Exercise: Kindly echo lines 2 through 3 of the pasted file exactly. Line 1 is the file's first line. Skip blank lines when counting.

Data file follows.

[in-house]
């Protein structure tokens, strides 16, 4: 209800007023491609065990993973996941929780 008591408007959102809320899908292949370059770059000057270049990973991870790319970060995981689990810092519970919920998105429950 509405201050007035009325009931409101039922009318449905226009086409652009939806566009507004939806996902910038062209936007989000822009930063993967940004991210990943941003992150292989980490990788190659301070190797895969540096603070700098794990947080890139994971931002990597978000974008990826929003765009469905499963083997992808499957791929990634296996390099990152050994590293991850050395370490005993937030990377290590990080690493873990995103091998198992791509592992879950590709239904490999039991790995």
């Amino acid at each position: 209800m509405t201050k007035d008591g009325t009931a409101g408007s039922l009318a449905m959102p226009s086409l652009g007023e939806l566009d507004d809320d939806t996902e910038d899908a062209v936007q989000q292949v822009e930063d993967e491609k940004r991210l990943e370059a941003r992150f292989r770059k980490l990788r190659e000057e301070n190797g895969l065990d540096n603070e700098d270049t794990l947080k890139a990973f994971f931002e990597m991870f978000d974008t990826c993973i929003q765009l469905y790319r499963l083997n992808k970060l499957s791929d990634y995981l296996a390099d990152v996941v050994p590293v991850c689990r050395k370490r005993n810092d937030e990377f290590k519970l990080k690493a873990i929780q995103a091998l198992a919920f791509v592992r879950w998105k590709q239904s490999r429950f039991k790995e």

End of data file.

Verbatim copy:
């Protein structure tokens, strides 16, 4: 209800007023491609065990993973996941929780 008591408007959102809320899908292949370059770059000057270049990973991870790319970060995981689990810092519970919920998105429950 509405201050007035009325009931409101039922009318449905226009086409652009939806566009507004939806996902910038062209936007989000822009930063993967940004991210990943941003992150292989980490990788190659301070190797895969540096603070700098794990947080890139994971931002990597978000974008990826929003765009469905499963083997992808499957791929990634296996390099990152050994590293991850050395370490005993937030990377290590990080690493873990995103091998198992791509592992879950590709239904490999039991790995």
């Amino acid at each position: 209800m509405t201050k007035d008591g009325t009931a409101g408007s039922l009318a449905m959102p226009s086409l652009g007023e939806l566009d507004d809320d939806t996902e910038d899908a062209v936007q989000q292949v822009e930063d993967e491609k940004r991210l990943e370059a941003r992150f292989r770059k980490l990788r190659e000057e301070n190797g895969l065990d540096n603070e700098d270049t794990l947080k890139a990973f994971f931002e990597m991870f978000d974008t990826c993973i929003q765009l469905y790319r499963l083997n992808k970060l499957s791929d990634y995981l296996a390099d990152v996941v050994p590293v991850c689990r050395k370490r005993n810092d937030e990377f290590k519970l990080k690493a873990i929780q995103a091998l198992a919920f791509v592992r879950w998105k590709q239904s490999r429950f039991k790995e």